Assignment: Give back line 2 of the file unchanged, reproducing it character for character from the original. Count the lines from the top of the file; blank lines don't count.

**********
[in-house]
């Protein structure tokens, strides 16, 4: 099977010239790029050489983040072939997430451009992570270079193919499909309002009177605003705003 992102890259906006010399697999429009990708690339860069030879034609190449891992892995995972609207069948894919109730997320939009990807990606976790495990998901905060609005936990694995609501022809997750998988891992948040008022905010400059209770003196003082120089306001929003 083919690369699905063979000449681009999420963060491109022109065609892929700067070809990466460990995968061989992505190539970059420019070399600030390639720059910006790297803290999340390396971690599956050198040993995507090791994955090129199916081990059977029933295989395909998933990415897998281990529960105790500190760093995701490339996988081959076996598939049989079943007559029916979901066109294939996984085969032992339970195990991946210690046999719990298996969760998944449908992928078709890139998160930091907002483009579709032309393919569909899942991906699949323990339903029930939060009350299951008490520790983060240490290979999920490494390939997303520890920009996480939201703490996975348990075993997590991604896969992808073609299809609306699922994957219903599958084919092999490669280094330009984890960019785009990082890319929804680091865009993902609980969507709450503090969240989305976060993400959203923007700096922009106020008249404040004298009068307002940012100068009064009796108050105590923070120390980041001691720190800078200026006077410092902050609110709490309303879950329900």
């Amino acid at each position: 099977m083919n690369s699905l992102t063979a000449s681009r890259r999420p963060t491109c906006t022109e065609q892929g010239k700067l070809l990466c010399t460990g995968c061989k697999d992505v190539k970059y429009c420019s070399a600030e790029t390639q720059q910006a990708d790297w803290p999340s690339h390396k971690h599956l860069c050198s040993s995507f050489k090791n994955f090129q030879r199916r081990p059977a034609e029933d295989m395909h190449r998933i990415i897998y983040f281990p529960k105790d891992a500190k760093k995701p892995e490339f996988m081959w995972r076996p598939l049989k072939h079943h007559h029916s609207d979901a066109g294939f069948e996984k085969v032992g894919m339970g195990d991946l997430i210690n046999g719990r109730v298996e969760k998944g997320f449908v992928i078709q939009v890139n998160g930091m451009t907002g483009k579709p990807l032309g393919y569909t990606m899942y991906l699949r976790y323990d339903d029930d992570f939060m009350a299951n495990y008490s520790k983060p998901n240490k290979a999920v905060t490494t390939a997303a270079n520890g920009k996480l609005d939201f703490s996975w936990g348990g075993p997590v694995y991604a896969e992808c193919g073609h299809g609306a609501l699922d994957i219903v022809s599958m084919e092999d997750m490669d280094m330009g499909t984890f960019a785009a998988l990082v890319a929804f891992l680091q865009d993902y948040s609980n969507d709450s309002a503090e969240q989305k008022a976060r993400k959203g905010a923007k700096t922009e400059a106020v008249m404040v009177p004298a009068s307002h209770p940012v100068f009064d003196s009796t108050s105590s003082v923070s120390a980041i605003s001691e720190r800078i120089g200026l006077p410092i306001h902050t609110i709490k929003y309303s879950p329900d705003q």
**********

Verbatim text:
């Protein structure tokens, strides 16, 4: 099977010239790029050489983040072939997430451009992570270079193919499909309002009177605003705003 992102890259906006010399697999429009990708690339860069030879034609190449891992892995995972609207069948894919109730997320939009990807990606976790495990998901905060609005936990694995609501022809997750998988891992948040008022905010400059209770003196003082120089306001929003 083919690369699905063979000449681009999420963060491109022109065609892929700067070809990466460990995968061989992505190539970059420019070399600030390639720059910006790297803290999340390396971690599956050198040993995507090791994955090129199916081990059977029933295989395909998933990415897998281990529960105790500190760093995701490339996988081959076996598939049989079943007559029916979901066109294939996984085969032992339970195990991946210690046999719990298996969760998944449908992928078709890139998160930091907002483009579709032309393919569909899942991906699949323990339903029930939060009350299951008490520790983060240490290979999920490494390939997303520890920009996480939201703490996975348990075993997590991604896969992808073609299809609306699922994957219903599958084919092999490669280094330009984890960019785009990082890319929804680091865009993902609980969507709450503090969240989305976060993400959203923007700096922009106020008249404040004298009068307002940012100068009064009796108050105590923070120390980041001691720190800078200026006077410092902050609110709490309303879950329900």